Top 3 lessons: Investing in the Egyptian market

I started investing in the Egyptian stock market over 5 years ago. At that point in time, I had already traded stocks listed in the United States and Germany and decided to shift my positions to Egypt. After completing an internship program at EFG Hermes, I opened a trading account. Since then I have learned many lessons about investing in the Egyptian market and wanted to share them with you.

Source: EFG Hermes

LESSON 1: stay up to date

This might seem straightforward and does not only apply to Egypt. Companies do not operate in a vacuum which simply means that they are affected by economic and political factors.

Let’s say you decide to invest in an Egyptian bank. In that case, you should not only understand the bank’s financial health but you must also be aware of the regulations that affect banks -including changes and introduction of new regulations-, the current interest rate environment, foreign investments in government bonds -a drop could lead to crowding out of the private sector which happened in 2016 and had an extremely negative effect on Egyptian banks– etc.

My advise to Egyptian investors

1- Subscribe to Enterprise for daily news and trends that move markets and set the corporate agenda in Egypt.

2- Read, read read! Read books, articles and publications. Books I’d highly recommend are: The Intelligent Investor by Benjamin Graham and Valuation by Tim Koller. Articles I’d highly recommend are: Investing is an art not a science, Accounting loopholes and EGX 30 companies. Other great sources for publications are CAPMAS and CBE’s website among others.

3- Don’t start with real money! Start by using a trading simulation. ‘Thndr‘ is an application that allows investors to buy & sell stocks on the EGX. It offers both a simulation and real-money trading.

Lesson 2: Don’t let your emotions control your decisions

In 2015, one of the biggest real estate developers in the Middle East was issuing its shares on the EGX. People were extremely optimistic and analysts kept rising their target prices. Tempted by those people, I decided to participate in the IPO. Although I did take a look at the companies financials, the main reason I invested was because of people’s optimism. The stock IPO was priced at slightly below 4 EGP/share. When the market opened the stock slightly increased and then fell. It kept falling for the next year and I ended up selling at around 2.5 EGP/share. I was greedy, did not do my homework and ended up losing a lot. I hope you learn from my mistake!

As an investor, your goal is to have a sound intellectual framework for making investment decisions that is not corroded by your emotions. If you are unable to control your emotions, you’ll most likely sell when markets are falling -people are afraid- and buy when markets are rising -people are confident-. In other words, you’ll probably end up selling low and buying high. And this is exactly the opposite of what you’re supposed to do. I know it’s extremely hard -if not impossible- to completely separate your emotions from trading but its arguably the most important aspect of investing.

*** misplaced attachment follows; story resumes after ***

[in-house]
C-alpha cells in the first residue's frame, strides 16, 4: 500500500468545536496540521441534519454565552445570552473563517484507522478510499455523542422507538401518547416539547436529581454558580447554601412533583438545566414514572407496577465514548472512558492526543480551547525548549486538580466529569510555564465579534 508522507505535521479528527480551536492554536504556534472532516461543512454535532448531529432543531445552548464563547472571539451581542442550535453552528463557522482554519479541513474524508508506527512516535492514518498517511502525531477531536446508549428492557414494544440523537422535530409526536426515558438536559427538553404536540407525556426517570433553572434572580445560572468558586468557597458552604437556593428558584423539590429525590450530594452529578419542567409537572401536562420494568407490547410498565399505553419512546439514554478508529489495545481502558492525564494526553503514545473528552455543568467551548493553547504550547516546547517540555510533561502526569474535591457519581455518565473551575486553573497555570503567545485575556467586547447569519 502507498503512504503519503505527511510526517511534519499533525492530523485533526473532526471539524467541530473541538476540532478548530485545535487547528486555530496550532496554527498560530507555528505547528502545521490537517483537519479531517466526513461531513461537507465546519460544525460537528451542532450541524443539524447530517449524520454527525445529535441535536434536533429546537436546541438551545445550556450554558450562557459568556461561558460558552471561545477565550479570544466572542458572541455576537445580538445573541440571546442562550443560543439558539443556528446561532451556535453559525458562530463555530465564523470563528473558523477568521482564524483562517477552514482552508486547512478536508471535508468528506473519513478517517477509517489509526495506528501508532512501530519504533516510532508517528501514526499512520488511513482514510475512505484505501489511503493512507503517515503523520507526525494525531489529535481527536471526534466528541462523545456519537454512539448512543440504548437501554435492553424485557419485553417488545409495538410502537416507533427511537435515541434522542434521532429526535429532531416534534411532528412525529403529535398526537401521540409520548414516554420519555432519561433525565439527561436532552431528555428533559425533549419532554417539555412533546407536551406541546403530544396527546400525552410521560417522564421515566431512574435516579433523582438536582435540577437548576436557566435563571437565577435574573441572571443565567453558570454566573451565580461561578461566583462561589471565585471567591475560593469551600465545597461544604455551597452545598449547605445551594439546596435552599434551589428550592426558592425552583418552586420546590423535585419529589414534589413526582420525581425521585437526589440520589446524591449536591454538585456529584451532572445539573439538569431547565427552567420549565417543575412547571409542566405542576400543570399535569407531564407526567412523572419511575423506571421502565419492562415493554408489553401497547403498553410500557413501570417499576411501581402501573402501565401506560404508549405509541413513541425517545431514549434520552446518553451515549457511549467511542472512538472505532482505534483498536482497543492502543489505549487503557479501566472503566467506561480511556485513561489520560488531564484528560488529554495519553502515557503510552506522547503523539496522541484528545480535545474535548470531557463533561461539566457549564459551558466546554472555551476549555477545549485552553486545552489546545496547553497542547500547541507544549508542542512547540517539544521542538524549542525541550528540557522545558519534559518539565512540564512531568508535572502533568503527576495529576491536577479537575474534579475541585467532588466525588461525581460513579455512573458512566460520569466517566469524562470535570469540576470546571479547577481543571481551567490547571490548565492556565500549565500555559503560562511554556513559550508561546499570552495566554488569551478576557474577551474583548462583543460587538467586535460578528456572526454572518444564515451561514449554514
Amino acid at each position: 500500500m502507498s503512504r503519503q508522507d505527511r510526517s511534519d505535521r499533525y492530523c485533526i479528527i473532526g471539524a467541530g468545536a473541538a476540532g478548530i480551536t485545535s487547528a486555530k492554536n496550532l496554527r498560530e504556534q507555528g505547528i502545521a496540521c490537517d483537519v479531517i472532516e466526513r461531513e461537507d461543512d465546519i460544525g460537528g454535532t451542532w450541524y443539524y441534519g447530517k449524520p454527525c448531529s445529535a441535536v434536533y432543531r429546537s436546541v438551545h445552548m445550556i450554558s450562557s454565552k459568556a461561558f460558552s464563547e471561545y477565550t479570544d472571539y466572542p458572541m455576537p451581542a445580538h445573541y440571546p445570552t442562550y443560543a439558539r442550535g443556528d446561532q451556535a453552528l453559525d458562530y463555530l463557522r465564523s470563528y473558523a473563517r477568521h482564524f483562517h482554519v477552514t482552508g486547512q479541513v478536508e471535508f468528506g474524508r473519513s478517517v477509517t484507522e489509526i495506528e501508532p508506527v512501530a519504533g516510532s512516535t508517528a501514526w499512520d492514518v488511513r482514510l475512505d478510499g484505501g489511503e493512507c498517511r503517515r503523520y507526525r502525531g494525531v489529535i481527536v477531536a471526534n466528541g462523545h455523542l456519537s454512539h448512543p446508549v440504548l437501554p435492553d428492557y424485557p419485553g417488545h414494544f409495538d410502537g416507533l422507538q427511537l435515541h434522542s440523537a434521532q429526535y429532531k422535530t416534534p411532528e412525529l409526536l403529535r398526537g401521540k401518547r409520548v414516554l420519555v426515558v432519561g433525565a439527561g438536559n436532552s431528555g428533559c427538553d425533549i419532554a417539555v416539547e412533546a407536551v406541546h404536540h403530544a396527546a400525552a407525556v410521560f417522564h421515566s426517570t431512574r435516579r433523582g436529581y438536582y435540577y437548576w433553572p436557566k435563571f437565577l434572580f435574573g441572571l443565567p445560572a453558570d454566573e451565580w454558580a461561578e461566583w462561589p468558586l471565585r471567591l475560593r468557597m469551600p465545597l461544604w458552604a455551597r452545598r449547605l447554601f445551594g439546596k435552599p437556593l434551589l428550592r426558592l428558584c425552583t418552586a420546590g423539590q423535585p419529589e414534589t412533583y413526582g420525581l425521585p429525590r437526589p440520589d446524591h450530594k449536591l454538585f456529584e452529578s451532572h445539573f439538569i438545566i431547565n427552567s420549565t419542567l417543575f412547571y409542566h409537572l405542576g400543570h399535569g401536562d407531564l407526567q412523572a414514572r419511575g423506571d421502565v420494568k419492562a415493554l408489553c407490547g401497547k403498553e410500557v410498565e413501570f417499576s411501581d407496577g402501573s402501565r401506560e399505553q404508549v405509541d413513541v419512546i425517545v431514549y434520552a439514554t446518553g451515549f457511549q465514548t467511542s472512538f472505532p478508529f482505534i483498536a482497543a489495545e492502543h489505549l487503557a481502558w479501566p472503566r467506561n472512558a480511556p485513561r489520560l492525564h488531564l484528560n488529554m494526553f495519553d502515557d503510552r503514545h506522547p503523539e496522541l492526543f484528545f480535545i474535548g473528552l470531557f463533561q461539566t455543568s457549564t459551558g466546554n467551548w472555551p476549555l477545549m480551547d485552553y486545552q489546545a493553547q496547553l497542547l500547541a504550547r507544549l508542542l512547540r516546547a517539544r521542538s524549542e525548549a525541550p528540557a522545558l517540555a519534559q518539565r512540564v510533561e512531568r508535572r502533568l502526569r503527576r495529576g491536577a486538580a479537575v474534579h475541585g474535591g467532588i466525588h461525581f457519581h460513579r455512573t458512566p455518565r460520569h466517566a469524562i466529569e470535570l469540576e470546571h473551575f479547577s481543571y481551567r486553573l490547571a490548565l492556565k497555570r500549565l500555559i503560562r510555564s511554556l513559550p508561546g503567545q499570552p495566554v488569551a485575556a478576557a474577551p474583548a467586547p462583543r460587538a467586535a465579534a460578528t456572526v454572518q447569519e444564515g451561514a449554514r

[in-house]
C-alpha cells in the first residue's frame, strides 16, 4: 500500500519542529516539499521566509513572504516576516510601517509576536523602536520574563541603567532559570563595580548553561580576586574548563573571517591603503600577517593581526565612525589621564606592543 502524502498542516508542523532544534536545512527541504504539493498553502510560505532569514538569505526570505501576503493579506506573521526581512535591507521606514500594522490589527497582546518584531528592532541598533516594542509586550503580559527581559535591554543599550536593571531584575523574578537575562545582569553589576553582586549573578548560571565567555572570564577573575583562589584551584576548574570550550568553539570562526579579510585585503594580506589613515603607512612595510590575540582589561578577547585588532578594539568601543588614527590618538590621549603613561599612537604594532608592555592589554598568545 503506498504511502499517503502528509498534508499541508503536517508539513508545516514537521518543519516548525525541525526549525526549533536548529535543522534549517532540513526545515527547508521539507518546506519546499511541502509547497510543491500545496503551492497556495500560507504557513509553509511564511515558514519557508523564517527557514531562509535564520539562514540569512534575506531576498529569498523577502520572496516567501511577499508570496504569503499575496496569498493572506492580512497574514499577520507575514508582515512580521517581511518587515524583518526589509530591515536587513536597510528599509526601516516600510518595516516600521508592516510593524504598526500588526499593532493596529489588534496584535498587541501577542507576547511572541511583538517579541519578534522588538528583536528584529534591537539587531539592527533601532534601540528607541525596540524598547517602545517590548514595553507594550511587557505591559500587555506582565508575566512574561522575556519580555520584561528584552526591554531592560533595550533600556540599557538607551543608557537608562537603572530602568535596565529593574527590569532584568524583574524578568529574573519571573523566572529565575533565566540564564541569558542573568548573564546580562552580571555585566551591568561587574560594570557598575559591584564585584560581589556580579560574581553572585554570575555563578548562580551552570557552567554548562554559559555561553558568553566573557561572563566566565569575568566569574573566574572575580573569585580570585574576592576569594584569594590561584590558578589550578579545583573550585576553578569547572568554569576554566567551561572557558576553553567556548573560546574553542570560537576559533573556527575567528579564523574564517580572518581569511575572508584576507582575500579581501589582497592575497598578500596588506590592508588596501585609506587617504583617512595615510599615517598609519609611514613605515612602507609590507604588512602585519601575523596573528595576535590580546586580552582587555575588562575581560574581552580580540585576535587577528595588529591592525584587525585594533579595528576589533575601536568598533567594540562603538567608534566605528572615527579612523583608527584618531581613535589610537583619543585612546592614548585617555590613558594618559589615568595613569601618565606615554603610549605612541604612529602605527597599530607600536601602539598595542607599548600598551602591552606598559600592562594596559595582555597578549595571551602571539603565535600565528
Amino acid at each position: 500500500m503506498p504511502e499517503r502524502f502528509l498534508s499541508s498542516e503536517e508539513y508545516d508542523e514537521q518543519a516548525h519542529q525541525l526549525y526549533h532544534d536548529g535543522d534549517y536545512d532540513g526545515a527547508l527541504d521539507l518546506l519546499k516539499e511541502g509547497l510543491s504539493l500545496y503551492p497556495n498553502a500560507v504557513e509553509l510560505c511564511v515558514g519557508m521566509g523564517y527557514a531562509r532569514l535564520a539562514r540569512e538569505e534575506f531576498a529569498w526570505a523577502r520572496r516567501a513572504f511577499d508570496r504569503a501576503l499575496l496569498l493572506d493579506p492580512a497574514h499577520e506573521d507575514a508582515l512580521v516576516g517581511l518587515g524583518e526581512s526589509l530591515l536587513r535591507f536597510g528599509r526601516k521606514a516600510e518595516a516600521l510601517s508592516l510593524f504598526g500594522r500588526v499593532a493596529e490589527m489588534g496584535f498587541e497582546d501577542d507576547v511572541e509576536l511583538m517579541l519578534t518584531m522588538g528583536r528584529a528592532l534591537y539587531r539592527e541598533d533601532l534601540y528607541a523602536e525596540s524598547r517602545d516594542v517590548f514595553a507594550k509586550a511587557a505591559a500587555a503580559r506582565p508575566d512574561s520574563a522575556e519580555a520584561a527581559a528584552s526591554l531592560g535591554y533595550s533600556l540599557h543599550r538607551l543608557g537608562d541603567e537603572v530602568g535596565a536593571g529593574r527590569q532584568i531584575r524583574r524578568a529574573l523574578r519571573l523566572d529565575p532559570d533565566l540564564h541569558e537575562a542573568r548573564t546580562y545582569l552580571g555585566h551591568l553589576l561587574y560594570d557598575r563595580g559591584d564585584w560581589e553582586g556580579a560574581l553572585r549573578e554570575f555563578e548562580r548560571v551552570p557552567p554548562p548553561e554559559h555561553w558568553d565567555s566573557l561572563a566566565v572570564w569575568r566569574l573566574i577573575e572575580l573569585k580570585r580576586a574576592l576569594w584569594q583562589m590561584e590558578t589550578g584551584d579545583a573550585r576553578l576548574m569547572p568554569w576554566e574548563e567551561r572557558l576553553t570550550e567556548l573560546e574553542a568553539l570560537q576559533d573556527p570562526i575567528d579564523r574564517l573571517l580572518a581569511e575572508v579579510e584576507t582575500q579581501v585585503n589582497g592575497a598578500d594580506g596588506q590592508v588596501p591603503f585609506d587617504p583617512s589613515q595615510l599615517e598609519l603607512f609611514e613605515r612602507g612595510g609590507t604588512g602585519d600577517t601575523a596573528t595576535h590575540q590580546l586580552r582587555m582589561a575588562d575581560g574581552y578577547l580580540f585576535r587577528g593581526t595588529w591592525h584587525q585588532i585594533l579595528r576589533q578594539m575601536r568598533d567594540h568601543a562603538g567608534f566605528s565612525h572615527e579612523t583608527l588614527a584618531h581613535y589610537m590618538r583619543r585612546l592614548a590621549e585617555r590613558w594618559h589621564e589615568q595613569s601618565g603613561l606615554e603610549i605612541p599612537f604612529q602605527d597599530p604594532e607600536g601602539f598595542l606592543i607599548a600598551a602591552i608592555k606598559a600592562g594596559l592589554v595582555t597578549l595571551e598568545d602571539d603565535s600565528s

At the peak of the coronavirus crisis, EFG Hermes (HRHO.CA) which is one of the leading investment banks in the MENA region reached a low of 6.5 EGP/share. This prices the investment bank at a valuation lower than the money it has in the bank. Currently, Hermes is trading at around 13 EGP/share. This taught me that when people are uncertain and afraid, stocks are usually priced at unreasonably low prices and that’s the perfect timing!

LESSON 3: INVEST IN WHAT YOU UNDERSTAND

Warren Buffet famously advises investors to know invest in their circle of competence. Your circle of competence includes the stocks and industries where you have the deepest understanding. This makes sure that you limit your investments in areas where you have a limited understanding and focus on areas where you have the greatest familiarity and expertise.

Here is a list of all companies in the EGX 30 along with their industry classification, business description, Revenues and Profits. Take a look at the different sectors and decide which ones you will focus on.

What an investor needs is the ability to correctly evaluate selected businesses. Note that word ‘selected’: You don’t have to be an expert on every company, or even many. You only have to be able to evaluate companies within your circle of competence.

Warrwn Buffet (1996 letter to Berkshire Hathaway)

Final Remarks

The world of investing is complex and if you want to make money, you’ll need to work hard. Generally, information are already reflected in the market price of a stock. This makes it extremely difficult to buy stocks at a bargain. But this doesn’t mean it is impossible!

From the bottom of my heart, I wish you the best of luck and hope you found this article useful.

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